Alice is back in that delightfully weird, gun-riddled version of Wonderland that is the Country of Hearts. Alice in the Country of Hearts: My Fanatic Rabbit shares the focus on romance that we encountered in Alice in the Country of Hearts: Bloody Twins, but that is where the similarities end. Instead of a collection of short, intensely romance-centric stories that range from silly to steamy, My Fanatic Rabbit is all one story, and volume one is clearly just the first part of a continuing narrative in which Alice is paired with Elliot “I’m not a rabbit!” March.
Like Bloody Twins, this volume repeats a few events from Alice in the Country of Clover and ignores the rest. It begins with Alice having arrived in the world of Hearts not knowing anyone. Her first meeting with the inhabitants of Hatter Mansion – the Mafia headquarters of Hearts – mirrors the one we see in Alice in the Country of Clover. The twins Dee and Dum nearly kill her only to be stopped by Elliot, who then nearly shoots her himself. From here the story veers off, giving us a version of Alice who is obsessed with touching Elliot’s long, furry ears. Elliot finds himself confused by his feelings for Alice, while Alice can’t figure out why she keeps thinking of Elliot, and not in a strictly ear-grabbing capacity. Unlike in Bloody Twins, however, we don’t actually get past this point in one volume – the ending is a cliffhanger.
This volume suffers a little from lack of focus. Where Alice in the Country of Clover devoted time to building and explaining the fascinating fantasy setting, My Fanatic Rabbit has the Hatter refuse to tell Alice why it is that death is different here than in her world. He actually claims that explaining it would be boring – perhaps he assumes we’ve all read Alice in the Country of Clover already? On the other hand, while Bloody Twins keeps Alice plunging into one romance after another, going gleefully all-out in a different direction for each story, this volume is only just beginning to recognize that it is a romance. This allows more time to explore the characters, and we do get some strong examples of this, as when Alice discovers that Elliot’s job involves shooting people for the Mafia. On the other hand, My Fanatic Rabbit scrambles to introduce so many of the characters who appear in the six-volume Country of Clover series that at times even the character development seems a little thin.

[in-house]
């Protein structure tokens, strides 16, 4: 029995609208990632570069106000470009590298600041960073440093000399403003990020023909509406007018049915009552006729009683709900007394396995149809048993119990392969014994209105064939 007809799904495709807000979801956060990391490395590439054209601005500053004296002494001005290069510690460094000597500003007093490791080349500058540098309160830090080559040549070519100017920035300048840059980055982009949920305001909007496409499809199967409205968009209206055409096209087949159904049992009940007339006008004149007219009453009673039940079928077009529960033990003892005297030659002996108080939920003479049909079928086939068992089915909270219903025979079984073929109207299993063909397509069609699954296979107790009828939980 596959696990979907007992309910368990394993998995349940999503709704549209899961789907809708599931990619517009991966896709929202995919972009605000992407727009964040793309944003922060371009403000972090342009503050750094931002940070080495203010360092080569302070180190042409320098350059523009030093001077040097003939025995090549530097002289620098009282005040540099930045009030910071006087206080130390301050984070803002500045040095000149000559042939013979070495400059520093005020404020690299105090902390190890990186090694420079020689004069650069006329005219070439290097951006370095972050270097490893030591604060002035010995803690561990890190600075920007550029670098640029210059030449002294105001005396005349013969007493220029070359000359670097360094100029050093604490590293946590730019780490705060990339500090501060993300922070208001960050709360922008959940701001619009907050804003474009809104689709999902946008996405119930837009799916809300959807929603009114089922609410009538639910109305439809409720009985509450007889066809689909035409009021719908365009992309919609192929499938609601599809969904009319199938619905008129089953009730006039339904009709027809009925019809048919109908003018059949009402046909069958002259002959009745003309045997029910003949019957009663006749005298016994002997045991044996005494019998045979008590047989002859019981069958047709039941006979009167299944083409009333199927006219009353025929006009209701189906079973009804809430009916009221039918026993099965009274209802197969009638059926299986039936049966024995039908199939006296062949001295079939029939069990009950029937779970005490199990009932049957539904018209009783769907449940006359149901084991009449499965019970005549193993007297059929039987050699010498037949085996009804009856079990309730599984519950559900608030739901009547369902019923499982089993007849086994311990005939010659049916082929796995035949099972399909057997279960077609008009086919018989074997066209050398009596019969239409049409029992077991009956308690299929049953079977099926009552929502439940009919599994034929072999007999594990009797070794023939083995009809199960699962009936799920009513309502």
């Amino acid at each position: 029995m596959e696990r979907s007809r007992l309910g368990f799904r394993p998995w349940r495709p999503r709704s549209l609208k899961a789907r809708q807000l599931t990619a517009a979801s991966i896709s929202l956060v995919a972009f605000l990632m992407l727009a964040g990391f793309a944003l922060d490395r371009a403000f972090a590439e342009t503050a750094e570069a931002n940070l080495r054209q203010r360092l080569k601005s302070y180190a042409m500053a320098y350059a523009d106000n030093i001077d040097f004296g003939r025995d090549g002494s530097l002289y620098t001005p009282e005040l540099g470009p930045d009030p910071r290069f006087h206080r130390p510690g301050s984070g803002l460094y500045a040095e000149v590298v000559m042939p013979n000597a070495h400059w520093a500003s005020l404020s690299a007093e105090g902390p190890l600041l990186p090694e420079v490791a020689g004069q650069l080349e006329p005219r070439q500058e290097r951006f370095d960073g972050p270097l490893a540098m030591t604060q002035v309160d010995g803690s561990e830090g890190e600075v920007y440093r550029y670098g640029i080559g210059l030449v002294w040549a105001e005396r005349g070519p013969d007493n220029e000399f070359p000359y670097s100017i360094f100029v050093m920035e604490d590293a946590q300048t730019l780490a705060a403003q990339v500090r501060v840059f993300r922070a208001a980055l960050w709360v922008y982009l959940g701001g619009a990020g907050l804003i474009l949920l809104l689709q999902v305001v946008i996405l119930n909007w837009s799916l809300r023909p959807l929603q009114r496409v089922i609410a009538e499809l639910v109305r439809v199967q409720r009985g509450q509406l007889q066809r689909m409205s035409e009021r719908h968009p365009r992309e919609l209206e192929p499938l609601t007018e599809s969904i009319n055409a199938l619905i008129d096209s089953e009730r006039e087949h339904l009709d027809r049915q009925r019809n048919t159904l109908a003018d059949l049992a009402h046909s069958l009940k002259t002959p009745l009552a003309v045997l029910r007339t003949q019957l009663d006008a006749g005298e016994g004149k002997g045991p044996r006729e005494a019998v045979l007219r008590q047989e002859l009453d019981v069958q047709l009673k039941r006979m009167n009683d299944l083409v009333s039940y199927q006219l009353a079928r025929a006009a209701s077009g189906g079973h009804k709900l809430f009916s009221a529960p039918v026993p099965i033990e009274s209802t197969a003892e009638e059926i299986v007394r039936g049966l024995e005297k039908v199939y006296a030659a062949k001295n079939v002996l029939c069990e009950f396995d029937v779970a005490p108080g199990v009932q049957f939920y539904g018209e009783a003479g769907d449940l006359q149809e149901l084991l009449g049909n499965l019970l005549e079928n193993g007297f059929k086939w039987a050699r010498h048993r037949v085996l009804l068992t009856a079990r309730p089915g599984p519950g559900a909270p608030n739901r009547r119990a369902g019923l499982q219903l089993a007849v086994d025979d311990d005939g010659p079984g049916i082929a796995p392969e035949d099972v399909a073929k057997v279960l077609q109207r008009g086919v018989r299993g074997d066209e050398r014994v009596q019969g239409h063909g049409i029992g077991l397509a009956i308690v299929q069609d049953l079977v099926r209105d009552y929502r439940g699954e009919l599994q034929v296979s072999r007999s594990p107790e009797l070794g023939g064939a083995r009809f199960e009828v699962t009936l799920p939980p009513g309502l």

Still, My Fanatic Rabbit has the action, humor, and emotional content one expects from the Clover/Hearts books. It sheds some light on interesting aspects of life at Hatter Mansion (Alice takes a job helping out the servants), and it maintains the world’s bizarre feel: dangerous yet whimsical, full of characters who are part cuddly and part deadly. The art is much like the art in Bloody Twins and the Country of Clover series – elegant, clear, and expressive manga-style characters whose fight scenes are graceful even when they involve guns and giant axes. There’s a fair amount of violence and a few nameless characters are shot, which is a bit more upsetting than in Country of Clover, since the Hatter refuses to give us that “boring” explanation of how death works (or doesn’t work) in this world. It’s far from gory, though, and even the blood spatters are elegant. As for action of the bow-chikka-wow-wow variety, this volume is far tamer than Bloody Twins. There’s a sort-of kiss between Peter and Alice at the beginning and a few references to “making out” (none of which is actually going on).
This is not the strongest volume in the Clover/Hearts collection thus far, but it moves right along with plenty of action and interesting characters. Since it’s just the start of a new storyline for Alice, My Fanatic Rabbit has the potential to develop more depth than Bloody Twins, and fans of Alice’s adventures will certainly want to check it out.